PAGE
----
The politics of drones

A political weapon sought and granted

A brief word on the the drones that Robert Gates offered Pakistan during his recent—perhaps worst—trip to Islamabad. The offer was more political theatre than it was of military significance.

Why? Because—as this old post argues—Pakistan does not need armed drones to conduct counter-insurgency operations within its own territory. It has enough numbers of competent ground forces, if not teams of special forces, to conduct the kind of decapitation strikes against top jihadi leaders, if its military establishment wants to. And if they do want drones, Pakistan has some reasonably good home-made ones. China’s hand, in any case, will continue to be of the helping kind.

The whole demand for drones—volubly made by the Zardari-Gilani government—is political. It allows Messrs Zardari & Gilani to be seen, by the Pakistani people, as demanding something from the United States. It also allows them to be seen, by the American people, as demanding the kind of things they need to fight the jihadis and the Taliban. It works even if, and especially if, the demand were not granted.

If the Pakistanis are a sharp bunch, so is Mr Gates. “You want drones? Here, take these drones.” Few people in Pakistan or the United States are likely to read beyond the headline, and realise that the drones he offered are not quite the drones knocking out the taliban-types in Waziristan. Surely, didn’t the United States give the Pakistanis the tools they need to fight those violent extremists (as they are now called)?

Mr Zardari might have even declared victory. Unfortunately for him, the military establishment is not likely to allow that.

The absurdity of giving Predator drones to Pakistan

It’s the inclination, stupid!

It is one thing for President Asif Ali Zardari to say it. It is entirely another thing to take him seriously. We are talking about Mr Zardari’s Archimedes-like statement: “Give us the drones and we will take out the militants ourselves.” Some visiting US officials and journalists have found this demand promising.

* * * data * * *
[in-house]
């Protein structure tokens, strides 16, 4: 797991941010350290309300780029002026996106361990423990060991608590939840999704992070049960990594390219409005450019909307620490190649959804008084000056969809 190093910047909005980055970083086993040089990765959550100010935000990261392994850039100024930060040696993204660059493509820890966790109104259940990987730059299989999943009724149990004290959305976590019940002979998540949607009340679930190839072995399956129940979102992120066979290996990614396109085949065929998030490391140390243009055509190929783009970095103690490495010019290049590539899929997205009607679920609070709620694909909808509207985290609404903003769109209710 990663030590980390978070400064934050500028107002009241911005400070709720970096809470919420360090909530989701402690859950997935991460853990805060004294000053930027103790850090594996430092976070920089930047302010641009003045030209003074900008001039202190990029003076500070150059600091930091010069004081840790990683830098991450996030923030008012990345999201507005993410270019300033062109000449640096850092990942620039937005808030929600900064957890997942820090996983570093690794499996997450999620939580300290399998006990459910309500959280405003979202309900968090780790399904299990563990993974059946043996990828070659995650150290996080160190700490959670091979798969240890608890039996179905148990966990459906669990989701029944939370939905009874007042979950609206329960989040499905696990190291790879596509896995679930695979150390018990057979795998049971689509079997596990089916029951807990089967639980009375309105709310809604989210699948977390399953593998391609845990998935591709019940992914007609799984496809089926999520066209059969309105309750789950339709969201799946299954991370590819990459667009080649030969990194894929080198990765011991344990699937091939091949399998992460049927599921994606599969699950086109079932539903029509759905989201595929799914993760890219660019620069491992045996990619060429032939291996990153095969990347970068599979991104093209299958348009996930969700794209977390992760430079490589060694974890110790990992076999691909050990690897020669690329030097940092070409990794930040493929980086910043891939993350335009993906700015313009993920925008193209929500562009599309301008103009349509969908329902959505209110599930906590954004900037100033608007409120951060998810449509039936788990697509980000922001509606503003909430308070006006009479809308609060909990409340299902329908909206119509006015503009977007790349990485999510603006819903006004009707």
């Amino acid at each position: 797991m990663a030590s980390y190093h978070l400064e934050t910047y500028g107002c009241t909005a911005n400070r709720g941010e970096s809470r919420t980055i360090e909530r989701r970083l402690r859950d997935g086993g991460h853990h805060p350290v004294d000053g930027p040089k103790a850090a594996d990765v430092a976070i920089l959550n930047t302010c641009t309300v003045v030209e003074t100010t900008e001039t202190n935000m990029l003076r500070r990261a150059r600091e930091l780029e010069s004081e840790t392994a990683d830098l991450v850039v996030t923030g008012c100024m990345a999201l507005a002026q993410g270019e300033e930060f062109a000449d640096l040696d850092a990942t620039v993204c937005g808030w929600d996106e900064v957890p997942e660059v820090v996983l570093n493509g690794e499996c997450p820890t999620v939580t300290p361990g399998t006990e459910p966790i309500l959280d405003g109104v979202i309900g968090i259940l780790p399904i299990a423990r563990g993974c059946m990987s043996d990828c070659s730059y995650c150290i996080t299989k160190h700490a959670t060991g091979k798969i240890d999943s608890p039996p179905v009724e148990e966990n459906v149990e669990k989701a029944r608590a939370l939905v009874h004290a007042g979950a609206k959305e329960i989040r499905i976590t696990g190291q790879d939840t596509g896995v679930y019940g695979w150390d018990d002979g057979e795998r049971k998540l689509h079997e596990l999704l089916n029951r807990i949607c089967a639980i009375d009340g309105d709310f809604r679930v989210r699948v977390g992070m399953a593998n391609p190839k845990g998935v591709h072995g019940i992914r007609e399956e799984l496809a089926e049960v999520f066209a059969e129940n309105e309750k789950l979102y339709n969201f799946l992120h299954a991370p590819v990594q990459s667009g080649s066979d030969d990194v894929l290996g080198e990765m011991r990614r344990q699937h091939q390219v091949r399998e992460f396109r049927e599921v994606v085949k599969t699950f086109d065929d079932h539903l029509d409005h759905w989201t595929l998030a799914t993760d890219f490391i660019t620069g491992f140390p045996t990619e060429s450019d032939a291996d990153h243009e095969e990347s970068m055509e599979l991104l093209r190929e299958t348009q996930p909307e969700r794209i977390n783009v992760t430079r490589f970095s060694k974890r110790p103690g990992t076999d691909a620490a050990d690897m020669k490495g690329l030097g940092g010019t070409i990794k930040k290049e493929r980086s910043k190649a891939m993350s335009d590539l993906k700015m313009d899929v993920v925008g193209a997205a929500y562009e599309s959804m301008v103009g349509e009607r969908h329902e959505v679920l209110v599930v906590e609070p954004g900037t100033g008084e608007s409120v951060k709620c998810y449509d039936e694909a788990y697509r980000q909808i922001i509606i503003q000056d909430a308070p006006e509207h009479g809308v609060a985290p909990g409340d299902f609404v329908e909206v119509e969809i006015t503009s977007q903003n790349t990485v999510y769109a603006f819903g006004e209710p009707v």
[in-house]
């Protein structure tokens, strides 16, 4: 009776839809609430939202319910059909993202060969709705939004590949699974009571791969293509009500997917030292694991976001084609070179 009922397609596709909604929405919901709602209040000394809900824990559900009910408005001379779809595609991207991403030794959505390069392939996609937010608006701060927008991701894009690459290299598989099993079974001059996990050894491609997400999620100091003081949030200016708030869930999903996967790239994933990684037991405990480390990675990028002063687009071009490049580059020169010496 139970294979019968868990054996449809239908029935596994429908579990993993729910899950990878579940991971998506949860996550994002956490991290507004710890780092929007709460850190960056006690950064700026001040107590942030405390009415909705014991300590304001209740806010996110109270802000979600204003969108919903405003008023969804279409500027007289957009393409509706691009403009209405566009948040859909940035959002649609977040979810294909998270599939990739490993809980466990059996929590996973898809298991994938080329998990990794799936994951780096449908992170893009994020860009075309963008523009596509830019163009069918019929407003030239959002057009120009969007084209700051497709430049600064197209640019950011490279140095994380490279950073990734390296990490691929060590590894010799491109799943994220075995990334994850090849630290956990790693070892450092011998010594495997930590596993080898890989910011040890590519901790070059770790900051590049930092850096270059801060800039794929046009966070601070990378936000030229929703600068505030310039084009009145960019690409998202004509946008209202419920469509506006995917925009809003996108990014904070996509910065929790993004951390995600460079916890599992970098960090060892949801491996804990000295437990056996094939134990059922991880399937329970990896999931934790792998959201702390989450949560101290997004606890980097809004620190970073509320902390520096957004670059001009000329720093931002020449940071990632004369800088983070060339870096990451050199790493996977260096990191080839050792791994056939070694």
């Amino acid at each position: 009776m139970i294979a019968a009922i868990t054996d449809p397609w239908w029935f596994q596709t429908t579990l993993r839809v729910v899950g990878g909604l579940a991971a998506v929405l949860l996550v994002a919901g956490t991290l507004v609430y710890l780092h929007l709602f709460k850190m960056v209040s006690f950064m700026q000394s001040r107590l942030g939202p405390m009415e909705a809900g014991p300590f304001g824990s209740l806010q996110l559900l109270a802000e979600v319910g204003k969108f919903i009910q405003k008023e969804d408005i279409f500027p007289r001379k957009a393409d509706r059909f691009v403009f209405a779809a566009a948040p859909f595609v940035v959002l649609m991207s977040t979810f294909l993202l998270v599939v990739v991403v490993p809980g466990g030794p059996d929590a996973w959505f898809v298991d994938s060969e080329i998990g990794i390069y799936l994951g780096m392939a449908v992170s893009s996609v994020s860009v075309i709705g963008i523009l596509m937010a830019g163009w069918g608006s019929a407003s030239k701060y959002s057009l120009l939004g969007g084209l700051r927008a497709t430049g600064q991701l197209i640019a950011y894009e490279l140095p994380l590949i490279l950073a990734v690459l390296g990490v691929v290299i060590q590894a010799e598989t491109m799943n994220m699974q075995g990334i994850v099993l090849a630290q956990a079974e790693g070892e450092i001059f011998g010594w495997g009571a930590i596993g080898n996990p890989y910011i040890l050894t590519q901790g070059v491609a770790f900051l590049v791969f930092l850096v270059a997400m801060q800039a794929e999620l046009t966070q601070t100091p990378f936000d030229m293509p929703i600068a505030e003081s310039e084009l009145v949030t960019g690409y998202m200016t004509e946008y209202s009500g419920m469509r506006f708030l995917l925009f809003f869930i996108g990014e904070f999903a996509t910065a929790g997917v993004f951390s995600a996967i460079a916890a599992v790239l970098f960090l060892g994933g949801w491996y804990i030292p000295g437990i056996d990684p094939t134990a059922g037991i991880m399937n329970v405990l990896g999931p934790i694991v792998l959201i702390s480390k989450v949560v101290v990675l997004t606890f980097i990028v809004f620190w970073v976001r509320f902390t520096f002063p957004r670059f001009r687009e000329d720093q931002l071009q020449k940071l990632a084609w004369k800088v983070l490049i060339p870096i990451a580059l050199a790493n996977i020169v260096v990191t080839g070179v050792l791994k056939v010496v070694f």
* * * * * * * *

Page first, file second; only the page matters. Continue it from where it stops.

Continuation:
It is also extremely absurd.

The United States is using unmanned aerial vehicles to attack specific al-Qaeda and Taliban leaders because it cannot use inexpensive, conventional methods like getting a bunch of troops to go there and arrest or kill the targeted individuals. The United States cannot do it because they are in Pakistani territory, and sending troops without an agreement with the Pakistani government amounts to an invasion. An invasion is not only illegal under international law, but also causes the Pakistani government and the people to get very worked up. The use of Predator & Reaper drones, is somehow considered to be less of a violation of Pakistan’s sovereignty. (A aero-geopolitical version of the vexed legal question: when is rape a rape?)

The Pakistani government, by definition, does not violate Pakistani sovereignty when it storms a building in its own territory. It also does not, generally, violate international law. It might get some Pakistani people worked up, but no more than if it were to use drones for the purpose. So if Mr Zardari really wants to take out the militants, then there’s nothing—save the Pakistani military establishment—really stopping him. But if the military establishment is stopping him from getting troops to storm Taliban leaders, it is also going to stop him from using drones for the purpose. The problem then, is not the non-availability of drones, but the unwillingness of the Pakistani military establishment. Mr Zardari & his civilian friends can’t fly those drones, can they?

Now unless the idea is to paint the American drones in Pakistani colours while flying them out of Pakistani air bases, but controlling them remotely from bases in the US, Mr Zardari’s idea doesn’t make much sense.